A personal account of participation in the decommissioning of the USS Lexington
by Randy Wilson
Copyright © 1992 by the Confederate Air Force and Randy Wilson. All rights reserved.
Orbiting at a thousand feet over the bay at Pensacola, I could see the USS Lexington moored to the dock about three miles away. The CAF Wildcat was the lead plane of our two-plane flight, and looking back, I could see Col Bob Schneider in loose formation in his own Grumman TBM Avenger. We were waiting to be called in to make the last fly-by and carrier approaches to the Lexington by World War II combat aircraft, as part of her decommissioning ceremonies that morning.
The last of the big fleet aircraft carriers to have seen combat in World War II, the Lexington was commissioned as CV-16 in September, 1942, part of the Essex class, and was named after the original "Lady Lex," which was sunk during the Battle of the Coral Sea, in May, 1942. Since the early 1960s, the "Lex" had served as a training carrier, and most, if not all of today's naval aviators, had made their first carrier "trap" (Navy slang for an arrested land-mg) on her historic flight deck.
Bob and I had agreed after flying a practice mission the day before, that a modified airshow "photo pass" would best display the two planes to the crowd of dignitaries and former crewmembers seated on the dock. This requited coming in low and fast, then pulling up into an arcing turn, with the wings of the aircraft banked as nearly vertical as possible, giving the crowd a view of the top of the planes as we flew by. Practice had shown that if the pass was flown just below the top of the radar mast on the carrier and right down the old straight flight deck, it looked just right to those at dockside.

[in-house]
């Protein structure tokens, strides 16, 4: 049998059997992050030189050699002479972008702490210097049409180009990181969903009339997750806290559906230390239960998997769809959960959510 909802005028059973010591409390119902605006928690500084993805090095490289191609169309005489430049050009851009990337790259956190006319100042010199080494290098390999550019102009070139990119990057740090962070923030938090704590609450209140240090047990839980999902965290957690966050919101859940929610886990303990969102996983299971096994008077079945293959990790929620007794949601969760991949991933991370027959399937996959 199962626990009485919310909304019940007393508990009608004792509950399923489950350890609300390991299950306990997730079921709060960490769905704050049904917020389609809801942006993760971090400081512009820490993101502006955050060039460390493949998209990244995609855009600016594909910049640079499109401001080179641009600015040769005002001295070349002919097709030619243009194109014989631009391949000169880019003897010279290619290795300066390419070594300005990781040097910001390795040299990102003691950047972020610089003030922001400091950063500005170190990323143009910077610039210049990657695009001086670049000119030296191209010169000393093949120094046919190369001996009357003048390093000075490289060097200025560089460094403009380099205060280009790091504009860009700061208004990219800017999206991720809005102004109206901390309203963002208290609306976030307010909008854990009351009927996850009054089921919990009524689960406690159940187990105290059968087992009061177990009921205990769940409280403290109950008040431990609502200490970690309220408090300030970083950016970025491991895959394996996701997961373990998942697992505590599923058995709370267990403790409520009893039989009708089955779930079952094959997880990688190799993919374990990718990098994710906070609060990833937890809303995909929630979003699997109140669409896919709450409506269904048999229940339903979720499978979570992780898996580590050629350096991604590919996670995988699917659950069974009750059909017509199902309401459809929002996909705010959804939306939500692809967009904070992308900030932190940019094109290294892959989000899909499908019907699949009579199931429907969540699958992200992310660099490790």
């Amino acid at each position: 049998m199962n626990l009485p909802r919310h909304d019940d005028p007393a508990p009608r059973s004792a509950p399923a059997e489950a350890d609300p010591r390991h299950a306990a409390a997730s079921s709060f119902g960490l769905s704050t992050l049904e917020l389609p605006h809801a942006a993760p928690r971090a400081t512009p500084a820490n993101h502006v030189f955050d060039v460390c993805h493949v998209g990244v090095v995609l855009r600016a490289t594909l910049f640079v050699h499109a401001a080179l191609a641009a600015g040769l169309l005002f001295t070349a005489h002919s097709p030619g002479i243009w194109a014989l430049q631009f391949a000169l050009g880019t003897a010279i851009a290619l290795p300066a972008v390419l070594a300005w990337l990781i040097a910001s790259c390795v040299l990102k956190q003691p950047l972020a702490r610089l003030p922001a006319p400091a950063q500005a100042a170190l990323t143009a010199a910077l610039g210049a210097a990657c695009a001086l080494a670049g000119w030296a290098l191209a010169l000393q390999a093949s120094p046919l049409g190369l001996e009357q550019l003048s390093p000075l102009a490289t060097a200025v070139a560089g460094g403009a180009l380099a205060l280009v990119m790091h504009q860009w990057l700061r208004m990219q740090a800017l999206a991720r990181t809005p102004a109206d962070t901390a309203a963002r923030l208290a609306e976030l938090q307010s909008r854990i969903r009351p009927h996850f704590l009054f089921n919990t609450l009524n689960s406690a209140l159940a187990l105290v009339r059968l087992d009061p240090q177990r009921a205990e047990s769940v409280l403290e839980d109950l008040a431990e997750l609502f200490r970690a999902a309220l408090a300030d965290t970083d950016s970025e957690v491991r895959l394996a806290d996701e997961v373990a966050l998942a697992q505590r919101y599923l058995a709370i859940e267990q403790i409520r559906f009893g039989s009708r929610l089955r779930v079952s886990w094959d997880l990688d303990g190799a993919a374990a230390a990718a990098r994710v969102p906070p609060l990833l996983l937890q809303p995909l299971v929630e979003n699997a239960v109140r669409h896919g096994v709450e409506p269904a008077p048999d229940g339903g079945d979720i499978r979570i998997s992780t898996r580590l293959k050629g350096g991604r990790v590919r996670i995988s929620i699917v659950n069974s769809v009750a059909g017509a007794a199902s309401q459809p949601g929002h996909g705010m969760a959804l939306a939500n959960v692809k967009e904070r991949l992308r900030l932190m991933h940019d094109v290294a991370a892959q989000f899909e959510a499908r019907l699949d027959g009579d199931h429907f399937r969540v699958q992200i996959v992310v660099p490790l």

"Wildcat flight, you are cleared in - Buster!" came our signal from the tower at NAS Pensacola's Sherman Field to start our run in for the pass. As I increased the power and dropped the nose of the Wildcat, the airspeed rose to about 220 knots. Levelling off 50 feet above the quiet waters of the bay, the stern of the ship seemed to rush at me as I began a turn to the right. Judging the right point and time, up we went, smoke on, tightening the turn so as to pass right over the old flight deck. At the top of the arc, the big radar antenna on the main mast went past the top of the canopy - less than a wingspan away - as I continued the turn and began to roll back level.
Looking back, I saw the TBM just rolling out of his photo pass, and as briefed, we turned back to our orbit area over the bay, to wait for our final carrier approach.
"Wildcat and TBM, I have a signal for you from the ship" came the call from the tower.
"Go ahead, Sherman Tower" I acknowledged.
"Signal is Bravo Zulu, over."
"This is the Wildcat, roger, Bravo Zulu, understand, thanks."
We had just been given the highest praise in the Navy's signal language for a maneuver well executed. It was a very special feeling to have helped say goodbye in this way to a piece of our American naval aviation heritage.
Copyright © 1992 by the Confederate Air Force, Inc. and Randy Wilson. All rights reserved.
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